Time to enjoy the long runs. They are my friends. Endurance builds, speed kills.

Friday, July 11, 2014

Running Goals for Rest of 2014

After the harsh winter weather impeded my training, this spring started off pretty lame. I skipped several races and DNF'd another. Then things began to turn around. I got some reasonable miles in, started speed work, and improved my training paces. Then...I got greedy, or stupid, or both. I ran way too fast on the treadmill and injured my knee. That was 3 weeks ago. I'm about 95% healed. Now I'm thinking about the rest of 2014.

JULY. Just hang on! I'm barely over the knee injury. This month will simply be a time to regain fitness and aerobic capacity. Lots of easy runs. Hopefully those runs will be getting longer and longer as I approach August 9.

AUGUST. In 4 weeks (August 9), I have the Howl at the Moon 8-Hour Ultra. The largest timed ultra in the country! It's normally my "big event" for the year. I'm not ready, but it'll still be pretty epic. No personal records this year. But, the race will be challenging and filled with fun and friends. I'll definitely rack up enough miles to add another ultra to my tally sheet (this will be #93).

SEPTEMBER. After Howl on August 9, I'm not sure what comes next. I've deleted several races from my proposed schedule: Evergreen Lake 34 miler, Farmdale 30 miler, McNotAgain 30 miler, and Across the Years 24-Hour. Also, no Seattle Ghost Marathon. I will likely run ONE race in September--either the Rock Cut Hobo 50K (if I'm in good shape) or the local "yet to be announced" Last Man Standing. Rock Cut is a fairly easy 50K trail race in Rockford, IL. The Last Man Standing event would be on my local trail and consist of a 5-mile loop run every 55 or 60 minutes until only one runner is left competing (I'm lobbying for the 2.6 mile loop every 30 minutes). I'd probably knock off 30+ miles. Whether it's Rock Cut Hobo or the Last Man Standing, it'll be another ultra. Call it #94.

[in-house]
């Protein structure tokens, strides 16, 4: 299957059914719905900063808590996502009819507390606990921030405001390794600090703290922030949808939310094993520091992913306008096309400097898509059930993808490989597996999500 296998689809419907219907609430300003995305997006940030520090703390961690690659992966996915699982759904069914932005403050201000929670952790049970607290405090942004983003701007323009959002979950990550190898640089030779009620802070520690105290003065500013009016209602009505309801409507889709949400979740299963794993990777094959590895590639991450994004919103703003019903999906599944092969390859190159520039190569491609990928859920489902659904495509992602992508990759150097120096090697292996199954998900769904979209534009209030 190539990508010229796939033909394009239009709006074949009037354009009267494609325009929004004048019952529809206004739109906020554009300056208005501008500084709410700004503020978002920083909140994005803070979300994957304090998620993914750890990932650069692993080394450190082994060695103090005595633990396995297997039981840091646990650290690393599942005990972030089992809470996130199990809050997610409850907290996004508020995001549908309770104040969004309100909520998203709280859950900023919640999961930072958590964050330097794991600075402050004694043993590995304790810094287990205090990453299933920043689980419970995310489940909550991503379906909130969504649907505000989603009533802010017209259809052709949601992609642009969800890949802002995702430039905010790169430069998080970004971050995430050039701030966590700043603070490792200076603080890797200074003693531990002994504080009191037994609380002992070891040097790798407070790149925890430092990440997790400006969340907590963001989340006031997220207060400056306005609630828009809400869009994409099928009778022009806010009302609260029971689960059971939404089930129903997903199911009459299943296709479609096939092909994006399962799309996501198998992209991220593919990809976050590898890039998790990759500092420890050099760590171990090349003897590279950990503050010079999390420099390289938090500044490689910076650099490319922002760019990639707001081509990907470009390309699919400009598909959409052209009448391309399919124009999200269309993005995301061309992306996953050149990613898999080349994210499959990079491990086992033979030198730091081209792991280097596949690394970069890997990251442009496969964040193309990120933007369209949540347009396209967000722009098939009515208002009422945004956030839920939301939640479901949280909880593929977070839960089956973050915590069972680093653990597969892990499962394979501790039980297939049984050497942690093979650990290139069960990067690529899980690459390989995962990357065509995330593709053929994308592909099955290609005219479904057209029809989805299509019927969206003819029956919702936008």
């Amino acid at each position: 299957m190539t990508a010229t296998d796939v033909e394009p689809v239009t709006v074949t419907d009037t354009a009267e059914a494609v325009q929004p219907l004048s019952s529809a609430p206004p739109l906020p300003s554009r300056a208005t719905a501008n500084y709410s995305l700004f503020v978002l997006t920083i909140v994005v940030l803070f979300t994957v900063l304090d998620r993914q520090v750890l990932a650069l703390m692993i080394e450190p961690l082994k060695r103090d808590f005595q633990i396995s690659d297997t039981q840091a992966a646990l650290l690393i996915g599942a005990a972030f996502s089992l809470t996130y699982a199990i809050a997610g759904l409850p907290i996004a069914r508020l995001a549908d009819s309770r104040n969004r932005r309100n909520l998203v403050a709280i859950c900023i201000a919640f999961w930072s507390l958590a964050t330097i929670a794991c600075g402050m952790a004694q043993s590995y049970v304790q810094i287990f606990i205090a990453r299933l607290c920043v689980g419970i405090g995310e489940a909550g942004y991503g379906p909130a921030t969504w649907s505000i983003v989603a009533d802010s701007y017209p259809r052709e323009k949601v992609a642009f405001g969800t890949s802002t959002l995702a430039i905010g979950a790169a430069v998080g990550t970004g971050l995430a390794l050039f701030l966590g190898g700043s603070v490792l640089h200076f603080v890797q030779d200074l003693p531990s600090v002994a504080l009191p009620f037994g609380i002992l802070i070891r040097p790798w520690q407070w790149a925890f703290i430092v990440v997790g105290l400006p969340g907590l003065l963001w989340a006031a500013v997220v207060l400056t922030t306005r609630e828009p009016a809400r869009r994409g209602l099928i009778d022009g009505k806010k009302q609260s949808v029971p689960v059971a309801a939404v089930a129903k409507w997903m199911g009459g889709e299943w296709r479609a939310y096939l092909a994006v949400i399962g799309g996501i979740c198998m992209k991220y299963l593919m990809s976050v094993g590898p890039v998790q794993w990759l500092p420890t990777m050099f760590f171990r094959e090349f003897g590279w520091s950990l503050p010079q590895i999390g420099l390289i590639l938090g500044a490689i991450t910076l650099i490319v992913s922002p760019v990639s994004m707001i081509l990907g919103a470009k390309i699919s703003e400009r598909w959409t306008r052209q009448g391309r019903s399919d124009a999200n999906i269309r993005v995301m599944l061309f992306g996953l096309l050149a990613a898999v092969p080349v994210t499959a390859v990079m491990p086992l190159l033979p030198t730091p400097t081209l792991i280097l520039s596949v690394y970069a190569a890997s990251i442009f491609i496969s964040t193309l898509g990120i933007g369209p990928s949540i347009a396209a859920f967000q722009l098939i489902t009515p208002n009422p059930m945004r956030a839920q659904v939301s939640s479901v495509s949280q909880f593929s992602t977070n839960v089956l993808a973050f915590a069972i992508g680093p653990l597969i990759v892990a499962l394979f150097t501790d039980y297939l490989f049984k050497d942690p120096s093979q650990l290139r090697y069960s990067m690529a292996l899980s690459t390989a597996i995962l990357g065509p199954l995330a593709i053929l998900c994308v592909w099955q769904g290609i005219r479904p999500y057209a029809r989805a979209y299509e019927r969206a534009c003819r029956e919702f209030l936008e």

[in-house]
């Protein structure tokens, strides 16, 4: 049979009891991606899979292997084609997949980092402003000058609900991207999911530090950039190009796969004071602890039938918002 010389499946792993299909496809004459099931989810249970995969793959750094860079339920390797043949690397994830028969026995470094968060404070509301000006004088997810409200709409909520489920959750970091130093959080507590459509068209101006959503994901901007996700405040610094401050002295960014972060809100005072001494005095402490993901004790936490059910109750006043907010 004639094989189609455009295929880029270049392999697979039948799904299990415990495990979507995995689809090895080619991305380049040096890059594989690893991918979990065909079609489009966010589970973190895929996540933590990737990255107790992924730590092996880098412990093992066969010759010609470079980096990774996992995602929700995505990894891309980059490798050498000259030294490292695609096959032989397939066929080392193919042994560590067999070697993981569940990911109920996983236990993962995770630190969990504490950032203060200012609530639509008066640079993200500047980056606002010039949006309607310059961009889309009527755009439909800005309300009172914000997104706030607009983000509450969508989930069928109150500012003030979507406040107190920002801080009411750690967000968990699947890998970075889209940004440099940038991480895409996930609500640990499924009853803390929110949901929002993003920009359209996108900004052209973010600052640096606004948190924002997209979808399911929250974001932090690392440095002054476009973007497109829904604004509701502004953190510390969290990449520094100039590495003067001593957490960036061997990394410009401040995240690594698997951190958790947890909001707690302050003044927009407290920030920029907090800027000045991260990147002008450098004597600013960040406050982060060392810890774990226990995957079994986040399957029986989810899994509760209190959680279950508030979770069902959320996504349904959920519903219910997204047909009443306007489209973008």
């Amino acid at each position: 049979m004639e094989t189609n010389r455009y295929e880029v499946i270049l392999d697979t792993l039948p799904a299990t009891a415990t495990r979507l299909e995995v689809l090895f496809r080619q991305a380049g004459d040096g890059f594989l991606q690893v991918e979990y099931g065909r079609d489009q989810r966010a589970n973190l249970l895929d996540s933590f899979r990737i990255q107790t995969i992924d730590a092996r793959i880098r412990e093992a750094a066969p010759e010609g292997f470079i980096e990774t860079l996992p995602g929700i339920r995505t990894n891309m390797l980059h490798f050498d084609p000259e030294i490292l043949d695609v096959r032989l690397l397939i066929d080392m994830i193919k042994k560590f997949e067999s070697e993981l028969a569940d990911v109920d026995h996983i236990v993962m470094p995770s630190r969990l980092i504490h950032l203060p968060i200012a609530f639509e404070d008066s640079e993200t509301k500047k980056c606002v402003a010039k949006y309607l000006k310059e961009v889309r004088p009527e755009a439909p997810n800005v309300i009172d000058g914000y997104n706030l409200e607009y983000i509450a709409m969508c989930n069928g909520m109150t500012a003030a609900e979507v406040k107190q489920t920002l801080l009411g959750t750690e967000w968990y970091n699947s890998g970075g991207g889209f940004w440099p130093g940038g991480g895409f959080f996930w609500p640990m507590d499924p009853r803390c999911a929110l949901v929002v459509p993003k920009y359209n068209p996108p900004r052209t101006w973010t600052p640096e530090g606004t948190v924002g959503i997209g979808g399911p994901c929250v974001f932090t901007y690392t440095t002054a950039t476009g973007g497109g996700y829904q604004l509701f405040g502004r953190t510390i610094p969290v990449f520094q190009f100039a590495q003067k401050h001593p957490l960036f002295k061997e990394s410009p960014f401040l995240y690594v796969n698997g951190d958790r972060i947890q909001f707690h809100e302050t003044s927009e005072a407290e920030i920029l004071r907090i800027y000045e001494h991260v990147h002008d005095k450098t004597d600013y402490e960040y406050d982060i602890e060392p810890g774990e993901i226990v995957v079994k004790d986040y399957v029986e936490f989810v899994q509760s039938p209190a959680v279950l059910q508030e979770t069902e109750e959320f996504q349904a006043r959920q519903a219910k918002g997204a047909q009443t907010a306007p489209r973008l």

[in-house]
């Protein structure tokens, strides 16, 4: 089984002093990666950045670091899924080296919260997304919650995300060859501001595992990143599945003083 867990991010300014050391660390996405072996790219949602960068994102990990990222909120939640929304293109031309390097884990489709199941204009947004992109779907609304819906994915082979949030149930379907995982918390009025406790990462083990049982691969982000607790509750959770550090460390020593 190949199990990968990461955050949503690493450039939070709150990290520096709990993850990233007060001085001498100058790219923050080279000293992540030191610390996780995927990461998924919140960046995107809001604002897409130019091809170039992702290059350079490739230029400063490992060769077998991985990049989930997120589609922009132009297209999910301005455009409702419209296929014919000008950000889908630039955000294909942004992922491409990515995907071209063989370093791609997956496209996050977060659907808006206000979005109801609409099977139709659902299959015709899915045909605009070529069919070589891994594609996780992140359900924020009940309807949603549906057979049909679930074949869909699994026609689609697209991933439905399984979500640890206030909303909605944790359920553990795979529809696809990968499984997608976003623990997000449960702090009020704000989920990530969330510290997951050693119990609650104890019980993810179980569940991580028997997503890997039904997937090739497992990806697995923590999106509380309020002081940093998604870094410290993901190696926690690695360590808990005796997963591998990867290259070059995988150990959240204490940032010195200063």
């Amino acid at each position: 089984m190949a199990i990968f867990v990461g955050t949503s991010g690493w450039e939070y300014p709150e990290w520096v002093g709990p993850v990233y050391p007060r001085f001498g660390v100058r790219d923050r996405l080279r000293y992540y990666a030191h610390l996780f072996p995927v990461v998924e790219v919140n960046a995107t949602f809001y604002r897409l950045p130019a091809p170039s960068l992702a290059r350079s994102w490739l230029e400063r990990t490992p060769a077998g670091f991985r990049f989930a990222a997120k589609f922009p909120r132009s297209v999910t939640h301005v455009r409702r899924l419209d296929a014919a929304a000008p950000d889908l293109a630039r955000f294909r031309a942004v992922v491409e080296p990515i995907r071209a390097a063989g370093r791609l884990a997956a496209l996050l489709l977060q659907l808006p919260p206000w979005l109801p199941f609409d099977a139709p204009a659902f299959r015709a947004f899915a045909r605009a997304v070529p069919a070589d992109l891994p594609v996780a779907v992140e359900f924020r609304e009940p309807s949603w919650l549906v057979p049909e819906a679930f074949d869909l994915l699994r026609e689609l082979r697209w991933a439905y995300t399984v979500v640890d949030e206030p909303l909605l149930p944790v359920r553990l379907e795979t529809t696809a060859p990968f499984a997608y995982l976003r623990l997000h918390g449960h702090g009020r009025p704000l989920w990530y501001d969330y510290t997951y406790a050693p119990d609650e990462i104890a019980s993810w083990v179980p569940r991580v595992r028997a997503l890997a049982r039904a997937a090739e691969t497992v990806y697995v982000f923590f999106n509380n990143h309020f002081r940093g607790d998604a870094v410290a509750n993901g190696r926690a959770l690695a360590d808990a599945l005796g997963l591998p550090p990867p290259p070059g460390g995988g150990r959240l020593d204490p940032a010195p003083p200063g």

OCTOBER. This is reserved for my running bet with Joe. We'll do the RNR St Louis Half-Marathon on October 19. He needs to run 1:50, I need to run 1:35. I plan to dedicate about 4-5 weeks to speed training before the race. Enough time to make a difference, but not so long I'll get injured.

NOVEMBER. I'll recover quickly from the half-marathon, then re-start aerobic training. I've already registered for the Tunnel Hill 50 miler on November 15. Lots of friends are running. I'll be ready. This could be a new personal record for the distance! And ultra/marathon #95.

DECEMBER. No races. Intend to recover from the 50-miler and regain basic aerobic fitness. I'll start a new marathon training plan in mid-December to prepare for my Illinois Marathon in late April. That will be a BQ attempt. My secret weapon? The Hansons Marathon Method. I'll blog about that in the future...and keep people updated during the training. I'm excited.

Friday, July 4, 2014

"Time of Day" Running

I am currently practicing "time of day" running. It has nothing to do with WHEN I run, but more how I run. Doesn't matter if it's morning, noon, afternoon, or evening. Weekday or weekend. Dawn or dusk. What does matter is the "how" of running. I run with my fancy Garmin GPS watch set to "Time of Day" display. Nothing else. The watch still records time, distance, pace, elevation change, heart rate, etc. But it only shows "time of day." This way I run BY FEEL and effort, without any other distractions. I don't check my heart rate or pace. I just run. Much easier to stay focused on how I feel and adjust accordingly. No pressure to hit certain heart rates or paces. Afterward, I download all the statistics and look them over. I can track changes over time or from day to day. But during the run, it's just me running. Simple. I hope this new method will keep me internally focused and injury free.